Something More From the Sermon: Strangeness

Stranger

Yesterday, we kicked off a series that I am looking forward to sharing more about: Storm Stories. We’ll enter the Bible’s most famous storm stories as stand with storm survivors.

We are shaped deeply by storms. We talk about them as we share our story.

Storms are scary, but we should learn from them, too.

Yesterday we examined Jonah’s storm. I suggested that Jonah’s storm was that Jonah was serving a God that was doing things Jonah would rather God not do.

Jonah is written for us to see a staggering truth: Jonah is God’s prophet, but he is deeply flawed. The people that Jonah encounters (swearing sailors on the sea and kings of wicked cities) are more faithful than Jonah. Outsiders are more insider than Jonah appears to be.

The irony of Jonah is this: Jonah was a messenger to Nineveh, but Nineveh ended up being a messenger to Jonah.

This reality is common in the Jewish and Christian traditions. As a wisdom tradition, Christianity suggests that we can know the right answers and still miss the point. One punchline of the Old Testament is that the Jewish people were God’s special people in order to appeal to the rest of the families of earth of follow God. At times, however, the Jews struggled with ethnocentricity, or believing that they were privileged as God’s unique people instead of serving the world. At the heart of Jesus’ ministry was to welcome the outsider and outcast, to retrieve this lost vocation of Israel.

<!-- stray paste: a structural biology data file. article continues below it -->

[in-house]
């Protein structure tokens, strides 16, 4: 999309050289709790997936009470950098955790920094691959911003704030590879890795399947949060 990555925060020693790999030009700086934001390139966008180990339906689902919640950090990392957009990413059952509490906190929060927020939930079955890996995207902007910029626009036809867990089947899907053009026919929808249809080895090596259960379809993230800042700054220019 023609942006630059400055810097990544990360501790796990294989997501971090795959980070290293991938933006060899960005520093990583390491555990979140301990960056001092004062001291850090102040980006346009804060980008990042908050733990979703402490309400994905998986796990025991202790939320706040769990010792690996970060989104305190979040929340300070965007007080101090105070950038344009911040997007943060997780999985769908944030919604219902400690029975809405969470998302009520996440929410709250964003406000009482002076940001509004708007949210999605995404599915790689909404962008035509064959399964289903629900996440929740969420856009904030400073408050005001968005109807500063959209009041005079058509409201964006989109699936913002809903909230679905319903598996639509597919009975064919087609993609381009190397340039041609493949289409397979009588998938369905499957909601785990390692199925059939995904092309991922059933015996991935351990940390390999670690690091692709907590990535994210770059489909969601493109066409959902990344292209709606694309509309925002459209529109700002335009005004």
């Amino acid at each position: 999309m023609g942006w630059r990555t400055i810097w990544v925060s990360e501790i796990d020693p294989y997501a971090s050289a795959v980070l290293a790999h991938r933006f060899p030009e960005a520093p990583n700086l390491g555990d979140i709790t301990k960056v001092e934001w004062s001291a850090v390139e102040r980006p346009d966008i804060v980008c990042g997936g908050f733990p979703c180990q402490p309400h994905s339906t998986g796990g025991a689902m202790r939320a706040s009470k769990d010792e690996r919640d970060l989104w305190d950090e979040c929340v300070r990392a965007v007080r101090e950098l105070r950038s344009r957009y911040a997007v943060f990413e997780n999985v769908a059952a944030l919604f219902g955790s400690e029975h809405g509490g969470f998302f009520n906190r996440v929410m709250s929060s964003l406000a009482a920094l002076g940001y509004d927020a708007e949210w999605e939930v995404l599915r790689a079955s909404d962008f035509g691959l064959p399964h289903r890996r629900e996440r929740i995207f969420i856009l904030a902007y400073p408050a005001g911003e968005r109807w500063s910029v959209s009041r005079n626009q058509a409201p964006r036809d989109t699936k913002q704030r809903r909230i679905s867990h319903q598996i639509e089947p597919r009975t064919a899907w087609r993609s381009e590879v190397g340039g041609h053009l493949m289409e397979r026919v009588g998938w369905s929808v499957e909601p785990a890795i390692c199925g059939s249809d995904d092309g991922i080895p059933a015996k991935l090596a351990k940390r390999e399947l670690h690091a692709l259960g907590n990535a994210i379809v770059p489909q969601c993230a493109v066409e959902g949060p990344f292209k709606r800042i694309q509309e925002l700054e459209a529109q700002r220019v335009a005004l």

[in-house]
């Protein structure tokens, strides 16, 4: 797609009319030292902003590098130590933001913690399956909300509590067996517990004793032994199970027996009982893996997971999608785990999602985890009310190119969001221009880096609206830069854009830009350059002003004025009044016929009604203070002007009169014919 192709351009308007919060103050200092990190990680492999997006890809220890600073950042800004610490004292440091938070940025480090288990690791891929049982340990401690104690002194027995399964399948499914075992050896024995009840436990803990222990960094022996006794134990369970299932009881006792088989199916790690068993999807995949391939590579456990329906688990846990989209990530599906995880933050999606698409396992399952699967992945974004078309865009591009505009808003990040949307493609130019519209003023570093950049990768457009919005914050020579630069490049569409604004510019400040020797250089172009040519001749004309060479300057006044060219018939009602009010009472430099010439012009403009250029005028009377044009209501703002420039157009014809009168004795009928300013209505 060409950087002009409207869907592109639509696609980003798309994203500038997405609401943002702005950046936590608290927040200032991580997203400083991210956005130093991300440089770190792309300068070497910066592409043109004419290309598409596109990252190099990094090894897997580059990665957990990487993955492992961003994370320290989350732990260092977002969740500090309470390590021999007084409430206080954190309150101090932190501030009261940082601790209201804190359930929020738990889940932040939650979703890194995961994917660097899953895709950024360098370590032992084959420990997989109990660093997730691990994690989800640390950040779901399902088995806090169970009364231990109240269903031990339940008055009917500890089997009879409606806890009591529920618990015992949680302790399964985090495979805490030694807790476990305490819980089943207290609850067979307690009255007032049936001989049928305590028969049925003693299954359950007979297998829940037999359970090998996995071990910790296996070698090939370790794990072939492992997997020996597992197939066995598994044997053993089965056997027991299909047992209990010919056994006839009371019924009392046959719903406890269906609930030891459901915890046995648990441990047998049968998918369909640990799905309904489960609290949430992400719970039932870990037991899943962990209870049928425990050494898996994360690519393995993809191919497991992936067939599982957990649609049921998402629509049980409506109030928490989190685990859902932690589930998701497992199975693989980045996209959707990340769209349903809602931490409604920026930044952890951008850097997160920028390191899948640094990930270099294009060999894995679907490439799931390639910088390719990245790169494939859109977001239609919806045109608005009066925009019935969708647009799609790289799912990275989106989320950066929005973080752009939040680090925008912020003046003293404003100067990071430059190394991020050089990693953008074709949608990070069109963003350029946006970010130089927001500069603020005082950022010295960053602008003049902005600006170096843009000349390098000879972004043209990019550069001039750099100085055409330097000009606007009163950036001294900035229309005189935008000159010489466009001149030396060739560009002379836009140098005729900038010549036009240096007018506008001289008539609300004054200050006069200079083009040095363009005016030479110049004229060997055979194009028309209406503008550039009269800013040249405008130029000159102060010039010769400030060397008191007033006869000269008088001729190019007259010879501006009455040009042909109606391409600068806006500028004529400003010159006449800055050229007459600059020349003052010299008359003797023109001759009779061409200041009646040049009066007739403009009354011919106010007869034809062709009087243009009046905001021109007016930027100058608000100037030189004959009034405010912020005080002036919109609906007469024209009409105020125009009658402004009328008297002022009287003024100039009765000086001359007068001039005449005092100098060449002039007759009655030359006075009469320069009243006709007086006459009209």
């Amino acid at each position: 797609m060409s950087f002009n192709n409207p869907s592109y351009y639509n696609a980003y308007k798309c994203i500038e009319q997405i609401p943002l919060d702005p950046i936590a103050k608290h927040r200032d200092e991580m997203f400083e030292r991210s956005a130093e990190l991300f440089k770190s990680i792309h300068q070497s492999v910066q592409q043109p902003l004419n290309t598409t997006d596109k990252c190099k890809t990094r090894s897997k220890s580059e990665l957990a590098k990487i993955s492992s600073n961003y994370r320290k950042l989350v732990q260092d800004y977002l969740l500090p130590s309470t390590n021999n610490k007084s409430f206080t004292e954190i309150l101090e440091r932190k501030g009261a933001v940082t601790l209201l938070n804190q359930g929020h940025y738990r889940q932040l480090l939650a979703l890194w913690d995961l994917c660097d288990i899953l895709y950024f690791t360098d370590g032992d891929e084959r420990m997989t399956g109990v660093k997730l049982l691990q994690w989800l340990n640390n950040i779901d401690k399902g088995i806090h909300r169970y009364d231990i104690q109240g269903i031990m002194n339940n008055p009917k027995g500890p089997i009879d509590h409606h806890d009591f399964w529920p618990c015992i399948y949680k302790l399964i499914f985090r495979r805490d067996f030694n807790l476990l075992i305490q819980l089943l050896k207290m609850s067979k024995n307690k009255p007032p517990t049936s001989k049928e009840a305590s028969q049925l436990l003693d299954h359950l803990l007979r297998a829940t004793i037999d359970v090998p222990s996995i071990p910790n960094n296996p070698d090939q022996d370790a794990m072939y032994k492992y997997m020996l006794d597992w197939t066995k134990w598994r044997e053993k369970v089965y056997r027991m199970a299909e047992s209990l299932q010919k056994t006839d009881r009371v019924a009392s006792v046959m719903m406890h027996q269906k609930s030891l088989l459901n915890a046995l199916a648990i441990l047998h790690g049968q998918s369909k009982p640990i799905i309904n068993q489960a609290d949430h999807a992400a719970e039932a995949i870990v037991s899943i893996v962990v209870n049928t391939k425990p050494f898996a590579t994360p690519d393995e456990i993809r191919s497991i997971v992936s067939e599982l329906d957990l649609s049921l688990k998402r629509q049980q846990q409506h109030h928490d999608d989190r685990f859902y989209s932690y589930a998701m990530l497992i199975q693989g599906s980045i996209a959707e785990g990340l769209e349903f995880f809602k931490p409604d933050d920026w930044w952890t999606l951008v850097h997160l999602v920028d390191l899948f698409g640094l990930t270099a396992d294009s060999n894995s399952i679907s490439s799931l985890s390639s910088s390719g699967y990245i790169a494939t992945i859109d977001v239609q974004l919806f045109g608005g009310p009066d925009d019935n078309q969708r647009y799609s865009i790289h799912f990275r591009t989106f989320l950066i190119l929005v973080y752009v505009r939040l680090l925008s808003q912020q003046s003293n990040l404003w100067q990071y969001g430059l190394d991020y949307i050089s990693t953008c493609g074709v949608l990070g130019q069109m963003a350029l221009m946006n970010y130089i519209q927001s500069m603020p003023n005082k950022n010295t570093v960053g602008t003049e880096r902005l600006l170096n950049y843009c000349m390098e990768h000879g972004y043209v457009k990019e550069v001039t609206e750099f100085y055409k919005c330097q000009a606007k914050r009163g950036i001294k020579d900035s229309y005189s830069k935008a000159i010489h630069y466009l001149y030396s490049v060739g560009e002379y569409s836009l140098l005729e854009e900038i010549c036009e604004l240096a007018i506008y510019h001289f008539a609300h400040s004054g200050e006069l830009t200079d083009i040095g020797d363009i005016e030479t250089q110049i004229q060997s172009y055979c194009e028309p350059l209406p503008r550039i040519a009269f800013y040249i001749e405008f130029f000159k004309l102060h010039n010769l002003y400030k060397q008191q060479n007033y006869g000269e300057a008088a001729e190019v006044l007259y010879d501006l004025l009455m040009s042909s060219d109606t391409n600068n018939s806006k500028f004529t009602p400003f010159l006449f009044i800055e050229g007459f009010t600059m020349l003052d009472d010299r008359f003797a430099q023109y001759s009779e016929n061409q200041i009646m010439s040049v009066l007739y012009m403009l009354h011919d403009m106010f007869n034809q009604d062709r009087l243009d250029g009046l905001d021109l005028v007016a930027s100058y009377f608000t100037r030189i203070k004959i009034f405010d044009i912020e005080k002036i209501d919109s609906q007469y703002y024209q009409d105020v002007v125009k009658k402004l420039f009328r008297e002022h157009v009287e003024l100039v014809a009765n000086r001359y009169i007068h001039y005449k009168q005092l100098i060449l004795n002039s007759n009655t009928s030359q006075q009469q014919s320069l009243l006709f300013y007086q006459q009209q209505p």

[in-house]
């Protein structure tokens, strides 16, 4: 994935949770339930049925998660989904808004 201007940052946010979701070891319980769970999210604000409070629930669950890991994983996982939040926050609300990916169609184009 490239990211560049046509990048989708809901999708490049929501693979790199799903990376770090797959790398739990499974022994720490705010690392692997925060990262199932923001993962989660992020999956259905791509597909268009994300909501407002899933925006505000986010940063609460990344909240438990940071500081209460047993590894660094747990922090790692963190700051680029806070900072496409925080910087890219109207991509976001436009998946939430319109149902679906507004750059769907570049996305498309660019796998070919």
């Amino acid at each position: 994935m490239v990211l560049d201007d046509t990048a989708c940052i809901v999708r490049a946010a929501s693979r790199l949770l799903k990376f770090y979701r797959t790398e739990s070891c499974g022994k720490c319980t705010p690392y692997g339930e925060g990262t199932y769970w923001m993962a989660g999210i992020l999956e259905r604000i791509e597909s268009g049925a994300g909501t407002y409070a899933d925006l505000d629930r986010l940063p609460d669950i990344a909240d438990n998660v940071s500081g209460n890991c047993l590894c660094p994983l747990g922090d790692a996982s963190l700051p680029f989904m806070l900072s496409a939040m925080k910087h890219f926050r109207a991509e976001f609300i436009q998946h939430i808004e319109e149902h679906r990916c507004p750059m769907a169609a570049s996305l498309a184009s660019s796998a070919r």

Indeed, in 3 main narrative points of Christianity, a stranger is a key character:

At Jesus’ birth, Magi (strangers from the East) are more eager to pay homage to the savior born in Israel. The religious teachers knew where the Messiah would be born, but showed no interest in joining the Magi to go honor him. Outsiders (with overwhelming devotion and underdeveloped theology, by the way) were more faithful than those who were expected to be.

At the Crucifixion, as Jesus is being sneered and mocked by Jewish insiders, a Roman Centurion confessed that Jesus was a righteous person.

At Pentecost, when the Spirit was poured out upon the Church, a nameless, faceless crowd confessed that the early church was praising God in a plethora of languages, bearing witness to the scope and shape of where the message of Jesus would go. As a reminder, this event came after the disciples asked Jesus if he was going to restore Israel’s unique hope. Jesus seemed to respond, “you need to think outside of that box.” Isn’t interesting how Acts ends miles away (geographically and metaphorically) from where it begins?

In short, a faith without strangeness is an unChristian one. If we seem to only gather with people who are like us and if our “good news” is only good to people like us, our faith isn’t big enough.

So, may we embrace the stranger, who just might be the messenger of God to us.

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